Cartoons Insider's Guide to High School Perspective Top

Her school is strict and its uniform looks like rotten fruit

Cartoon by Lucy Tobier/YJI; Photo by Charlotte Kelleher/YJI; Banana mashup assistance by Alyce Collett/YJI.

Hagley, Stourbridge, U.K. – It is quite a daunting experience starting year seven in the UK. It’s the beginning of high school, and everything is usually much bigger than it is in primary school.

In my school, there are 200 students in each year, from ages 11 to 18.

Just a year earlier, you were the rulers of the school, enjoying your most powerful year. Suddenly, you are the year that gets lost in the first week, and nervously asks a judgmental 16-year-old where classroom S8 is.

I am beginning year 10, so I have some much-needed advice for you as you start high school.

The first couple of weeks will be extremely stressful. Teachers like to give every year a huge amount of homework, but it always is worse for certain classes. That includes Year 7 students, also known as first years.

In my first year, I had five lessons a day and, within three days, I had 11 pieces of homework.

The school usually supplies you with a planner, where you can record what your homework is about, but nearly everyone would forget about it and would end up with many detentions. Year sevens would become extremely confused when two detentions were at the same time.

Most teachers can be too stubborn and will not listen when you try to persuade them to change one of them to a different point in the day. On many occasions, I have seen a distraught year seven in an after school detention because they had failed to go to both the detentions they had at the same time.

You must remember to be tough, because detentions are definitely not the end of the world.

I think it’s useful to have a couple of them because people who never have them are much more stressed.

But to help you keep on top of the enormous amount of homework, I suggest buying a whiteboard to keep at home, where you can record every piece of homework needed.

Some teachers are more lenient than others. I found that teachers for core subjects are a lot stricter, so try to stay positive when they come over to you and start shouting. Don’t look away – they will presume you are sniggering.

But make sure to keep you mouth closed. It can be bad when you are told to stop answering back, but it is even worse when spit comes flying out of their mouth.

Teachers love rules, so make sure you follow most of them.

My school is very strict. There are some rules that you will break by accident, like not having any shine on your earrings, or wearing the wrong type of trouser. Even teachers sometimes roll their eyes at these rules.

No one is supposed to wear makeup, either but nearly everyone ignores that. You will be very unlucky if you run into the deputy head, for they are the only people that seem to care about those rules. I learned quickly that you need to be careful about how far you stretch them.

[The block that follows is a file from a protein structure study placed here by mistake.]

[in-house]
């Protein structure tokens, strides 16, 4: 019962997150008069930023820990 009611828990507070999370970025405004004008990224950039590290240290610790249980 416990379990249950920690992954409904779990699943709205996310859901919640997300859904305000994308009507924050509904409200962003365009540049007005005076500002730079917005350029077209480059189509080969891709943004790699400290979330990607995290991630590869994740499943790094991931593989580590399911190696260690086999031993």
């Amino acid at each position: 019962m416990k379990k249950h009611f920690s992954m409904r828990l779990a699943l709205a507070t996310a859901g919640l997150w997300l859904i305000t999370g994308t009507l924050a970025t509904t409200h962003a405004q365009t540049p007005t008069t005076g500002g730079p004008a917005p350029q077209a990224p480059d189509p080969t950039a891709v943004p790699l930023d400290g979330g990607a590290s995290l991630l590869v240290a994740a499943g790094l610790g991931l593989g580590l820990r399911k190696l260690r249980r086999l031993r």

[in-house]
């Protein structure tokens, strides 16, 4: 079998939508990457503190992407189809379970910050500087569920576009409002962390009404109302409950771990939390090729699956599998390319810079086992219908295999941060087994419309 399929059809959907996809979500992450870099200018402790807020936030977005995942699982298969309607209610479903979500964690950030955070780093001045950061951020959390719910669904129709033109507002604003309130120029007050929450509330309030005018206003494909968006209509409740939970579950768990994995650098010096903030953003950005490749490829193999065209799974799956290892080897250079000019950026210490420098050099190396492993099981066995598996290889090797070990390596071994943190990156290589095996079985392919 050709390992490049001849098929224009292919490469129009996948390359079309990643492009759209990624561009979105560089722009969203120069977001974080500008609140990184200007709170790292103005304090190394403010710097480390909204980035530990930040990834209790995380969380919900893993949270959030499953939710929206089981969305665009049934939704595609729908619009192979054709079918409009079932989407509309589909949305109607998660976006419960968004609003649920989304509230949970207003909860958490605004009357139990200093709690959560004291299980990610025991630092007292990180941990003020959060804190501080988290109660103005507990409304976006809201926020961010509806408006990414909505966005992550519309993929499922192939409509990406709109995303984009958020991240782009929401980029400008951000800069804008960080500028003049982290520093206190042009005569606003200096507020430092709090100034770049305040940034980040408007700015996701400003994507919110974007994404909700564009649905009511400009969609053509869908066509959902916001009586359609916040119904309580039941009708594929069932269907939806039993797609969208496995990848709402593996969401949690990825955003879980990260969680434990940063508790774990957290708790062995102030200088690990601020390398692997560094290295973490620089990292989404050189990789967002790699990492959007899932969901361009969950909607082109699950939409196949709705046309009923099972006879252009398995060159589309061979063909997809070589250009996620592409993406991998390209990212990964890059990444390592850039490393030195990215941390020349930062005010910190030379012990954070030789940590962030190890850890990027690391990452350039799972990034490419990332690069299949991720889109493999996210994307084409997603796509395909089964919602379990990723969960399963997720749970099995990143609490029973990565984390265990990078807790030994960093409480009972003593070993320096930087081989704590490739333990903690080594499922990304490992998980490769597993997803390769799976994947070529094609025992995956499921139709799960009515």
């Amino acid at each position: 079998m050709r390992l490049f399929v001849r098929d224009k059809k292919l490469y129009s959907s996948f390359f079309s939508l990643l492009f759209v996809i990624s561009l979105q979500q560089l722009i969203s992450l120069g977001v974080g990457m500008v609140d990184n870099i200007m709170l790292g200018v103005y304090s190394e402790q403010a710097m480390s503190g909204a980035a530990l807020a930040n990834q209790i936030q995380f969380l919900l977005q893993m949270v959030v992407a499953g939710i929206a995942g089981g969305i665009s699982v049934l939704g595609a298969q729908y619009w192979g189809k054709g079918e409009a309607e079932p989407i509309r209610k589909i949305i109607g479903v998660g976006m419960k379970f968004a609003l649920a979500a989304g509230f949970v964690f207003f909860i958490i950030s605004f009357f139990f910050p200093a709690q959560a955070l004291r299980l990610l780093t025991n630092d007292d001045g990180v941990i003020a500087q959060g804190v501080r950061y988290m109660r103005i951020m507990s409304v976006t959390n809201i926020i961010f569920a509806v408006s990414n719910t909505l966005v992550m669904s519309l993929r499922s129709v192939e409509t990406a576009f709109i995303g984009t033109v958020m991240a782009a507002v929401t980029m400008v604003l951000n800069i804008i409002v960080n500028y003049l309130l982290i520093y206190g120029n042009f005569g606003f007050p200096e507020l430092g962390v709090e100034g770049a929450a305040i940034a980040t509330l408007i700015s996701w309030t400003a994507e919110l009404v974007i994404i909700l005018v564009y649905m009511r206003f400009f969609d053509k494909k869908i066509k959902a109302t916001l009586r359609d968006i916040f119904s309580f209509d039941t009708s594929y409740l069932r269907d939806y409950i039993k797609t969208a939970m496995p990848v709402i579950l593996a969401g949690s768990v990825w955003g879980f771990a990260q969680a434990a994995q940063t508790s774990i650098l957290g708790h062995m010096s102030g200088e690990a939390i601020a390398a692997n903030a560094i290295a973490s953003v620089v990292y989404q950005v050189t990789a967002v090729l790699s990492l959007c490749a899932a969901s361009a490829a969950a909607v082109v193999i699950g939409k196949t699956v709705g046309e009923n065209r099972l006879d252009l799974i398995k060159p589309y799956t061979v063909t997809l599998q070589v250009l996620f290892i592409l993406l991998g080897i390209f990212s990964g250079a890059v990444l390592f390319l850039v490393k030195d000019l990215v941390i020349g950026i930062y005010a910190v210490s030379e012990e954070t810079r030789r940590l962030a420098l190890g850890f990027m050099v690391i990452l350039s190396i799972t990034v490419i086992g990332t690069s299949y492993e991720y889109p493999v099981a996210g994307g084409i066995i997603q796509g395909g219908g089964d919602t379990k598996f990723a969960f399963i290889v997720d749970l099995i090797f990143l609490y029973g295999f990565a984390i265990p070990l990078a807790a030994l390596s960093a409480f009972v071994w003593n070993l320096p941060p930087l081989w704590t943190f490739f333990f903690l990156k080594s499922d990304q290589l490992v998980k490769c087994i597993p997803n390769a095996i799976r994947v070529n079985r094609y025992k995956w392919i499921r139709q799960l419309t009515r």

But make sure you don’t just focus on what your teachers will think of you.

How you act will have a big impression on the friends you gain.

I went to quite a big primary school, so I knew many people in my high school but that did not always matter. First impressions started again and people would go into groups based on how people did really simple things, like saying their name on the register.

It is extremely hard to get the perfect balance so that everyone likes you, but I would suggest if you don’t think about it too much, you will hopefully get into a group that acts like you do in lessons, and also likes being in your company.

The school I attend can get quite rough. If you have the privilege of getting to choose your locker or peg in a cloakroom, make sure to choose a good place with not too many people and at a height where you do not have to crouch.

Many people may want the same locker as you, so there can be small fights to get there. Stay determined to get the locker, but do not get into the middle of the fight and do not be the one at the back saying “excuse me” and getting nowhere. You’ve got to use the elbow.

Whatever locker or cloakroom you end up getting, you are lucky. At the school I go to, year sevens have to carry their bags around for the whole day.

Finally, the worst point of starting secondary school. Nearly all uniforms are terrible and the sad news is, there is no way to make it better.

My school has such an atrocious uniform that a name has been christened for it: the moldy banana. People don’t recognize the school I go to when I say its name, but when I describe the uniform as the moldy banana, they know the school.

It’s called this because a yellow shirt is accompanied by a brown blazer. This wouldn’t be too bad, but the school decided that they must have a black skirt to finish the moldy look.

If you ever look at yourself in your school uniform and sigh, don’t worry, everyone is in the same boat. One day, you’ll joke about the time you went to a high school with such an atrocious uniform, there was a nickname for it.

In the midst of this coronavirus pandemic, it is even harder for people starting year seven.

Try to be as confident and organized as you can and hopefully, you won’t struggle too much.

Don’t worry if you hate your school uniform – there are worse ones out there. Except if you attend the Moldy Banana School, which is the absolute worst.

Lucy Tobier/YJI

Charlotte Kelleher is a Junior Reporter with Youth Journalism International. She wrote the text and took the photo.

Lucy Tobier is a Senior Illustrator and Reporter with Youth Journalism International. She drew the moldy banana.

Alyce Collett is a Correspondent with Youth Journalism International. She assisted with the banana mashup.

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